However, smaller lenders and credit unions often have more restricted standards. They may require a score of 700 or even 720 score to approve you. It’s a good idea to check with a lender before you apply for a loan to see what score they require.
What is a good VantageScore?
VantageScore is a credit scoring model created by the three major credit bureaus – Experian, Equifax and TransUnion. They designed the score to compete with – and be complimentary to – FICO credit scores. So, VantageScore also ranges from 300 to 850. However, the categorizations of scores are different. VantageScore uses the same designations used by the Consumer Financial Protection Bureau:
- Super prime
- Near prime
- Deep subprime
What’s more, the numeric ranges of these designations don’t exactly match the ranges for FICO. Here’s how the VantageScore scoring range breaks down:
|VantageScore 3.0 Range
|Credit Score Designation
Can you have a good VantageScore but a bad FICO?
Not really, but it does happen that you can have a “prime” VantageScore that’s only a “fair” FICO score. If your VantageScore is 665, it would put you in the prime range for that score. You’d probably assume that your FICO score is good. However, a 665 is only fair in FICO. So, even if the numeric value of the two scores is identical (which is rare), you’d fall into different brackets.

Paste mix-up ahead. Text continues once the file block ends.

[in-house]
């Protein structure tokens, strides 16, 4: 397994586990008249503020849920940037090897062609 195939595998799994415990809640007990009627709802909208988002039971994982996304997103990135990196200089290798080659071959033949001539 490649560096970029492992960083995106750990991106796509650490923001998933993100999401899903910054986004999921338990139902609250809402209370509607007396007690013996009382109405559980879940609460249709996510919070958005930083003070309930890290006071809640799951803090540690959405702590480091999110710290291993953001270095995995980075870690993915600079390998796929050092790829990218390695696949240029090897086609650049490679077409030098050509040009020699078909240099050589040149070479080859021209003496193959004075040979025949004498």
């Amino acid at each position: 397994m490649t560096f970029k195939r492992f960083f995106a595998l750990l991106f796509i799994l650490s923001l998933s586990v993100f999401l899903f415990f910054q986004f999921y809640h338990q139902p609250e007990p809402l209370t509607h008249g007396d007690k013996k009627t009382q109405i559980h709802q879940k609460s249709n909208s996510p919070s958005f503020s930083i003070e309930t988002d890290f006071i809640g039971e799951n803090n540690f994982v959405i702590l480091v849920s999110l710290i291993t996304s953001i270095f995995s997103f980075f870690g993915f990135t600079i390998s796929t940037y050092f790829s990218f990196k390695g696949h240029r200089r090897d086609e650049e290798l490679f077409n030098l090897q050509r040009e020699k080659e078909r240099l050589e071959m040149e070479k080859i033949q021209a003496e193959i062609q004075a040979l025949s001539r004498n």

However, you will never see a situation where someone has a Super prime VantageScore and a bad FICO. It’s just not possible.
Subprime vs prime credit score designations
Prime refers to the type of financing that a consumer can receive. Prime loans are conventional loans that offer low interest rates based on a consumer’s credit score, with traditional terms.
By contrast, subprime refers to financing that’s designed for high-risk borrowers with low credit scores. The interest rates tend to be higher and may be variable. The terms of the loans are also generally more restrictive and may be less favorable for the borrower.
Subprime loans became a buzzword during the 2008 mortgage crisis that led to the Great Recession in 2009. Mortgage lenders relaxed their standards to qualify for some loans. Customers with bad credit could qualify for adjustable-rate mortgages, often without any income verification.
When the housing bubble popped and home values fell, millions of borrowers could no longer afford their loans. It led to widespread foreclosures and created a rippling effect that crippled the American economy.
Mortgage lenders have since increased their standards again. However, this serves as a cautionary tale for any borrower with a subprime credit score. Just because you can get approved for a loan, it doesn’t necessarily mean that you should get the loan. In fact, Debt.com’s Chairman Howard Dvorkin warns that these same subprime lending tactics are being used in the auto loan industry.
If you have a subprime credit score and can’t qualify for traditional financing, just be cautious! Make sure you can afford the payments before you decide to get any loan.
Start improving your score so you can qualify for prime loans at the best rates and terms.
Why even FICO and VantageScore can vary